Staying In Touch with the Family

Who Went “Up to the States”

by Joy Morash

     This story begins with my great-grandparents Rufus and Bertha (Mosher) Casey who resided in Mosherville, West Hants, NS., circa 1890. The Mosher family was among the Planter settlers coming from New England to Nova Scotia in the 1760s, while the Caseys arrived in East Hants in the late 18th/early 19th century.

     Rufus and Bertha had four children, Ruby, Marion, Gertrude and Norman. The oldest child, Ruby, married Frank Palmer, and they settled in Stanley, NS, and became my grandparents. Marion and Gertrude Casey traveled “out West” and eventually made their way to Boston circa 1920. Their reason for leaving Nova Scotia was that they were seeking better opportunities. Gertrude, a school teacher, worked in a bank and Marion became a nanny to a family in the greater Boston area.*

     Norman would eventually join his sisters in Boston, but later settled in Toronto. He married and was the father of three children. One of his sons played briefly for the Toronto Argonauts football team in the 1960s.

     Gertrude married James Breen. They settled in the Newton area of Boston and had seven children, raising them in the Auburndale suburb of Newton. A couple of their grandchildren are graduates of Princeton and West Point.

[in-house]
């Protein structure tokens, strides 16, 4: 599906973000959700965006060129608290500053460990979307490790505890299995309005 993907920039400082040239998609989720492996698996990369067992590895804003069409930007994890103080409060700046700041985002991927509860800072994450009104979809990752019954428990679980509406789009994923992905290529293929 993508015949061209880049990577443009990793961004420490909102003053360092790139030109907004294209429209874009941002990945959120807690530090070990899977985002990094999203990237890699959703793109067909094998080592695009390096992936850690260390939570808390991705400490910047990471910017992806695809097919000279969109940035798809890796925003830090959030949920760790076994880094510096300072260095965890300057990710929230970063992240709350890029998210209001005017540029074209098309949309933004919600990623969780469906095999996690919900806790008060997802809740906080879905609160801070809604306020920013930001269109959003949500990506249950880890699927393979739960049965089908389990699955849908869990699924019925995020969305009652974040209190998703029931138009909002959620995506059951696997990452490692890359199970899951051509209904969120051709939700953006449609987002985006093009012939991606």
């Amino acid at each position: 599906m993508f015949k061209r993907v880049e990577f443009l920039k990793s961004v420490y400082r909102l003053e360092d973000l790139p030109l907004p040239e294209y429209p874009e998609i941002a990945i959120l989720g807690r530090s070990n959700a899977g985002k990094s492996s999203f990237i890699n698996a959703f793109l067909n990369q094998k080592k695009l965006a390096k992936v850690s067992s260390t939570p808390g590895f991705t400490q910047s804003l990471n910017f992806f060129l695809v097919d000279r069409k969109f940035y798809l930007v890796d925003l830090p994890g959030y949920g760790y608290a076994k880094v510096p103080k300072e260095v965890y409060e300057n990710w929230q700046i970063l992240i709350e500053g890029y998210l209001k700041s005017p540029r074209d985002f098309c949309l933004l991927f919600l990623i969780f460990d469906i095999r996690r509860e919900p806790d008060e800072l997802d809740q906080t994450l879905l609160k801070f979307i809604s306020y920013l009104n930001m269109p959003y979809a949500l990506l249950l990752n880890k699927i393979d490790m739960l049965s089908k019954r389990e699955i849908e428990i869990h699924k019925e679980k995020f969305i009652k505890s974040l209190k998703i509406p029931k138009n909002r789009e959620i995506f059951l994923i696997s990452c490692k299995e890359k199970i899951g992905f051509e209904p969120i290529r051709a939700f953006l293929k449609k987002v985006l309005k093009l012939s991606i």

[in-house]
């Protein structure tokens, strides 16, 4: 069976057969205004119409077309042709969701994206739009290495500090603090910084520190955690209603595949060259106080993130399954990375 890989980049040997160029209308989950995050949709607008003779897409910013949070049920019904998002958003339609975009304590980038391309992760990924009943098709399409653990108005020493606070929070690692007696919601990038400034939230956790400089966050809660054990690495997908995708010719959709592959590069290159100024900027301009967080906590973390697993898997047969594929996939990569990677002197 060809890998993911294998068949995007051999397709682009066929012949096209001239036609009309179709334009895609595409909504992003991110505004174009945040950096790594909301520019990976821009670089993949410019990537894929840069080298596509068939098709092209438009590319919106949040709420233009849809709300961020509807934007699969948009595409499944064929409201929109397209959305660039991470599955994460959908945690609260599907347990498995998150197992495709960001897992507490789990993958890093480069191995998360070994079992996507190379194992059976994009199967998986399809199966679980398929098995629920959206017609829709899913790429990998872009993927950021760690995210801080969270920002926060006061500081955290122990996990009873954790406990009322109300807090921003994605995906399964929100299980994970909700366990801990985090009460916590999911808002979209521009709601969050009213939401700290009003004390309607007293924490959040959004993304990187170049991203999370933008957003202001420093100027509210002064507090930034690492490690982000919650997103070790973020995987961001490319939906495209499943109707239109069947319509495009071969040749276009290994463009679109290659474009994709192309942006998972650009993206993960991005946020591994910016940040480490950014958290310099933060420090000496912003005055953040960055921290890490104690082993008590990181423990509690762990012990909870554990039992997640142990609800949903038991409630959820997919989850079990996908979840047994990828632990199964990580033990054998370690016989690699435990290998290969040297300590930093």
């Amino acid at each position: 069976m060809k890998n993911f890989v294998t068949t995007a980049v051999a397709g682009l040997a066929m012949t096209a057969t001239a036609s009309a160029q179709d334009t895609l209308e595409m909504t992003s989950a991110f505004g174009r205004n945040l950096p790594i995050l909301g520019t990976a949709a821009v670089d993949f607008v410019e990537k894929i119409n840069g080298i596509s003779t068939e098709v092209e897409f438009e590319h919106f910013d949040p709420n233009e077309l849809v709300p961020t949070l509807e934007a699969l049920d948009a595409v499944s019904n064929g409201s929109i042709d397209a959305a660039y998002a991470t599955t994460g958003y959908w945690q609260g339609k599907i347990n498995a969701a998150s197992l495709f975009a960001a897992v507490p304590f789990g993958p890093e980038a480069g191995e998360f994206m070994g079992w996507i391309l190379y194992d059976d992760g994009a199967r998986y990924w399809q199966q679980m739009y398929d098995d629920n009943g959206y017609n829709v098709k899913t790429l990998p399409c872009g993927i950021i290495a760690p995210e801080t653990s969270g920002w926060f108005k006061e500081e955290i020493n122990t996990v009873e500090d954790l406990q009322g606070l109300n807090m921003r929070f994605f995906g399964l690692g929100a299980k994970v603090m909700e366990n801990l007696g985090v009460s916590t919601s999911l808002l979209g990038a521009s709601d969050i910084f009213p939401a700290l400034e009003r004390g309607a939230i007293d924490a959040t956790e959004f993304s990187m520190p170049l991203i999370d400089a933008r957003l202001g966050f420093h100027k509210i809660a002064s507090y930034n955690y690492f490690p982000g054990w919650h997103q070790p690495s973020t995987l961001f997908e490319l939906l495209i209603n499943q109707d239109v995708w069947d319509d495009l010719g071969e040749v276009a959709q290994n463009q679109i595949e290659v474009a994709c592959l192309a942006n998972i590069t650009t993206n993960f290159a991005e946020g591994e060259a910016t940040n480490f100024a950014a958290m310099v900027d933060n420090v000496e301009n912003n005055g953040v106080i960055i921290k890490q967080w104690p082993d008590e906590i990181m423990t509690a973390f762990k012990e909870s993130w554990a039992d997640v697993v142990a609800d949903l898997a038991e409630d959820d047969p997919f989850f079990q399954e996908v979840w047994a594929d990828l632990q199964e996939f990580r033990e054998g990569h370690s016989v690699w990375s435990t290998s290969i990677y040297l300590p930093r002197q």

Both sisters stayed in touch with my grandmother and made at least one trip home to Nova Scotia, as did their brother. My grandmother also traveled to attend the weddings of some of her nieces and nephews. I have maintained contact with the Breen family and with my husband and daughter have attended several family gatherings in New Hampshire. One of Gertrude’s great-granddaughters has done extensive research on the Casey and Mosher family histories which spans both East and West Hants.

  • An interesting side note on Gertrude concerns her brief career as a school teacher. The Provincial Normal College (PNC) records show that she attended PNC during the term beginning in September 1914. Her age is recorded as 15 years, 10 months, suggesting that she was born about November 1898. She had previously applied for and received a Nova Scotia teaching license, a D License, in 1913 after finishing grade XI, although she had had no teacher training prior to that. It appears she did not teach with this license before her application to PNC for the 1914 term. At the end of her term at PNC, she received a Second Rank Diploma. She is recorded as having taught in East Hants during 1915-1916 and West Hants 1916-1919, before leaving Nova Scotia for the West. [Thanks to Harold Stewart, a volunteer at The Little White Schoolhouse Museum in Truro, NS, for retrieving this information for us.]

Shown below: Family gathering, N. Attleboro, MA, 2018. Joy Morash is seated far right, middle row.